DOES THE DEFENDANT SATISFY THE 3[-]PRONG TEST PROVIDE[D] BY STATE V. MARSHALL?
WAS DEFENDANT'S SIXTH AMENDMENT RIGHT TO A FAIR TR[IA]L VIOLATED BECAUSE COUNT 1 OF THE INDICTMENT WAS DUPLICITOUS?
After analyzing the record in light of the written arguments advanced by the parties, we conclude that the issues presented by defendant are without sufficient merit to warrant discussion in a written opinion, Rule 2:11-3(e)(2), and we affirm substantially for the reasons articulated by Judge Edward Neafsey in his oral opinion delivered on June 9, 2006. We add the following comments.
Under Rule 3:22-12(a), no petition for post-conviction relief "shall be filed... more than five years after rendition of the judgment or sentence sought to be attacked unless it alleges facts showing that the delay beyond said time was due to defendant's excusable neglect." This rule recognizes that the "necessity for preserving finality and certainty of judgments increases" as time begins to elapse. State v. Afanador, 151 N.J. 41, 52 (1997). Thus, as time passes, a presumption of correctness attaches to a judgment that will only be overcome where "compelling, extenuating circumstances" are demonstrated. State v. Mitchell, 126 N.J. 565, 580 (1992). The five-year period is calculated from the date of the entry of judgment, which in this case was February 10, 1992. Here, defendant's writ of error coram nobis, which the court treated as his PCR petition, was not filed until January 7, 2005, nearly thirteen years later. Moreover, defendant's claimed ignorance of court rules, the fact that the delay was also occasioned by his writ of error coram nobis filed in federal court and his ignorance of the viability of his claim, were properly rejected by the trial court. See State v. Merola, 365 N.J. Super. 203, 217-18 (Law Div. 2002) (rejecting the defendant's contention that he "did not have a grasp of the legal significance of the direct constitutional claims"), aff'd, 365 N.J. Super. 82 (App. Div. 2003), certif. denied, 179 N.J. 312 (2004); see also, State v. Milne, 178 N.J. 486, 494 (2004). Further, any retrial would unquestionably be prejudicial to the State for an offense that occurred twenty years ago.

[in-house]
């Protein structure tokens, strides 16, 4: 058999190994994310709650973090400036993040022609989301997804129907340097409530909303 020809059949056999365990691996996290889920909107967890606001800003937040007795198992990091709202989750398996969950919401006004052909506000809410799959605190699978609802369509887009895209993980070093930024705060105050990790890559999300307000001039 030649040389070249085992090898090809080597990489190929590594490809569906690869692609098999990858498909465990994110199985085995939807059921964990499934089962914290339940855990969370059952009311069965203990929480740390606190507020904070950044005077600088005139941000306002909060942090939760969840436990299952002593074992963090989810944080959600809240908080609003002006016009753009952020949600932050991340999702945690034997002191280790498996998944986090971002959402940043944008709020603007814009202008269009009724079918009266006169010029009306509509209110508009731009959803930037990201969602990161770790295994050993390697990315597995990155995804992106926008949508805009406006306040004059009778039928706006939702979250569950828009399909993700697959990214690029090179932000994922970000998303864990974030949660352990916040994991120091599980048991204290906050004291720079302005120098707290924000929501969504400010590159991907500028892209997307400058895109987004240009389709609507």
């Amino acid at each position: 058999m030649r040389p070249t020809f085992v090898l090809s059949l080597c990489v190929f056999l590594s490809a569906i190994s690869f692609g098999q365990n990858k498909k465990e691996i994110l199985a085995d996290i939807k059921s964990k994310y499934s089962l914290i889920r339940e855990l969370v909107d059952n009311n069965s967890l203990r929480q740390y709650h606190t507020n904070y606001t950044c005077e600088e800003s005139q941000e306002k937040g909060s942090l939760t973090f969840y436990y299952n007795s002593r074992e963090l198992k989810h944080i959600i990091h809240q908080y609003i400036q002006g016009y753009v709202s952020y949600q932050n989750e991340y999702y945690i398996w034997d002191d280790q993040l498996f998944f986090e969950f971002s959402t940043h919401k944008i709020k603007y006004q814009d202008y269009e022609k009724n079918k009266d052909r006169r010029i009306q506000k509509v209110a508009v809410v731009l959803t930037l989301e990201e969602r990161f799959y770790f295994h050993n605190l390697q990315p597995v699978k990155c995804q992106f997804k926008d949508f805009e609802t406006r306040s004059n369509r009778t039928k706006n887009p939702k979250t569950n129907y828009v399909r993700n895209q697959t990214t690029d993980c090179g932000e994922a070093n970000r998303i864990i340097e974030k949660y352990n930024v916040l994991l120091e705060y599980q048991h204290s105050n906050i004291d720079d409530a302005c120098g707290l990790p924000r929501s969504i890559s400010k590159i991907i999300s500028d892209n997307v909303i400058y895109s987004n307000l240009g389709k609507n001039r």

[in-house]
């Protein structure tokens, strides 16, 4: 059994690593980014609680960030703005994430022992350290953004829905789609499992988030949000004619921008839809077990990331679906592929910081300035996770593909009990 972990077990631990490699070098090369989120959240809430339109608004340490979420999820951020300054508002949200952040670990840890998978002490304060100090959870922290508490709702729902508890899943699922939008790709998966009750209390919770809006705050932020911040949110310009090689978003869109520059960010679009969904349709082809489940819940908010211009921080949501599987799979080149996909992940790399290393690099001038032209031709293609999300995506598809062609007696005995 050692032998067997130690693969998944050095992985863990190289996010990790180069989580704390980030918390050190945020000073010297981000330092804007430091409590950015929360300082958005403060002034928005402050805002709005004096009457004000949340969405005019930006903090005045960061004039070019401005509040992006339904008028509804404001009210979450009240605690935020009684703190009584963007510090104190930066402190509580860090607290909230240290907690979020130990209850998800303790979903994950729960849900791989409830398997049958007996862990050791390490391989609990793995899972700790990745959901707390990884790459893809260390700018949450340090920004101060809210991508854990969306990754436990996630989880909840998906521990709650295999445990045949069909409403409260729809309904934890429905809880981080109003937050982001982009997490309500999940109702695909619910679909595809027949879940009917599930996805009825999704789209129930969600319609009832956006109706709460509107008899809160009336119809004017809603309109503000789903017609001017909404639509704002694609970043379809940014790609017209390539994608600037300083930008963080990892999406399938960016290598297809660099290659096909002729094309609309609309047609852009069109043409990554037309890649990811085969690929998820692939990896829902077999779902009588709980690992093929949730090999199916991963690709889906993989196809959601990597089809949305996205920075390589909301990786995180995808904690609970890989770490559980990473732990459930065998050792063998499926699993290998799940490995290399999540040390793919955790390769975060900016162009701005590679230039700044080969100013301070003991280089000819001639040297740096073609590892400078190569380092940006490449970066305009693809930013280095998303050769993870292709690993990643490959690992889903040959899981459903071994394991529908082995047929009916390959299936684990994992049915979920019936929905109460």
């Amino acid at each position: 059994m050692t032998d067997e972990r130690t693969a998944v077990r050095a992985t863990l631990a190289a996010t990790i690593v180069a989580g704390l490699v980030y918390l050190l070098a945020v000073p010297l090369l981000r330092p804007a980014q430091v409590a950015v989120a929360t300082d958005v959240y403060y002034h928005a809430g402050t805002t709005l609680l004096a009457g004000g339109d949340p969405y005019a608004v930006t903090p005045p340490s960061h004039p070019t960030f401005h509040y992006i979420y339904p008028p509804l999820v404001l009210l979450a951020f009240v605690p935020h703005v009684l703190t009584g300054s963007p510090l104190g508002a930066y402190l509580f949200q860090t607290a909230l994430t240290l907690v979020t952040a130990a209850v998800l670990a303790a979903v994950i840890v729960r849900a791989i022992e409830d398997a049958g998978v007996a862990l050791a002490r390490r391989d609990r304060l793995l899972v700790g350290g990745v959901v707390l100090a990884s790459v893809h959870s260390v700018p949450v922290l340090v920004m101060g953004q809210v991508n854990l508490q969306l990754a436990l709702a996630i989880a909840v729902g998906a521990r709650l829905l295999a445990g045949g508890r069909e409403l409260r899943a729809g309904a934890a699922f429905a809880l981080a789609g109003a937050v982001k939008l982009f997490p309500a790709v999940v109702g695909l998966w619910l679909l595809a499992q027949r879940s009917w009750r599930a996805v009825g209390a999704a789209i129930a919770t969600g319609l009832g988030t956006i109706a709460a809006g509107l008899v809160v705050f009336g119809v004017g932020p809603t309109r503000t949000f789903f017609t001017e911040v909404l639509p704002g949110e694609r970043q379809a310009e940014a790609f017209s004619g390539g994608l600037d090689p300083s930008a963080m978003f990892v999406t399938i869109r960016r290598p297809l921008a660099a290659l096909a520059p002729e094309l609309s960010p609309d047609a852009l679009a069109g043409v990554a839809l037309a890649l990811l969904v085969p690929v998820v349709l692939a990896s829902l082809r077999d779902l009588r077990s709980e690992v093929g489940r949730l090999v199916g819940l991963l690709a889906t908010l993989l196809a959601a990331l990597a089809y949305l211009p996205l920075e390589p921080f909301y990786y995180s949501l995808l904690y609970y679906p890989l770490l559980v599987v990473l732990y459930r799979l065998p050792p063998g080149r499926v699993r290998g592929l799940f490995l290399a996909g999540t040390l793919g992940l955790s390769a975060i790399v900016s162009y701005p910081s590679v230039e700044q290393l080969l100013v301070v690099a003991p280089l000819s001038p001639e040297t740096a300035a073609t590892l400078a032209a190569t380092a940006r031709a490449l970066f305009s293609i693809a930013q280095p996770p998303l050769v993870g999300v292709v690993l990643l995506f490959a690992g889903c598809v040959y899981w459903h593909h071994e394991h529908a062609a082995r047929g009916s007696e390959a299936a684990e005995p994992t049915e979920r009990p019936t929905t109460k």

Additionally, as to defendant's claim that his trial counsel failed to sufficiently argue for the admissibility of impeachment evidence against the State's chief fact witness, failed to "utilize and marshal all the evidence provided" in arguing the new trial motion, and that the charges in the indictment were duplicitous, the trial court found that these contentions had previously been addressed on direct appeal and were thus subject to Rule 3:22-5, which bars consideration through a PCR petition, any matter that has been the subject of "[a] prior adjudication upon the merits[.]" See State v. Harris, 181 N.J. 391, 494 (2004), cert. denied, sub nom, Harris v. New Jersey, 545 U.S. 1145, 125 S.Ct. 2973, 162 L.Ed. 2d 898 (2005). We agree.
Nor do we discern, from our careful review of the record, that defendant has presented any compelling reason to relax this rule. Defendant raises no constitutional issue that is of substantial import. State v. Milne, supra, 178 N.J. at 495; see also State v. Johns, 111 N.J. Super. 574, 576 (App. Div. 1970), certif. denied, 60 N.J. 467, cert. denied, sub nom, Johns v. New Jersey, 409 U.S. 1026, 93 S.Ct. 473, 34 L.Ed. 29, 319 (1972).
Finally, although the trial judge found that defendant's PCR petition was procedurally barred under Rule 3:22-12(a) and Rule 3:22-5, he nevertheless reviewed defendant's substantive claims of ineffective assistance of counsel and rejected them for the reasons stated in his June 9, 2006 oral opinion. We have also reviewed defendant's arguments and considered the submissions in light of the record and applicable law. The record fully supports Judge Neafsey's findings and conclusions.
Likewise, Judge Neafsey properly denied defendant's motion for reconsideration as lacking in merit.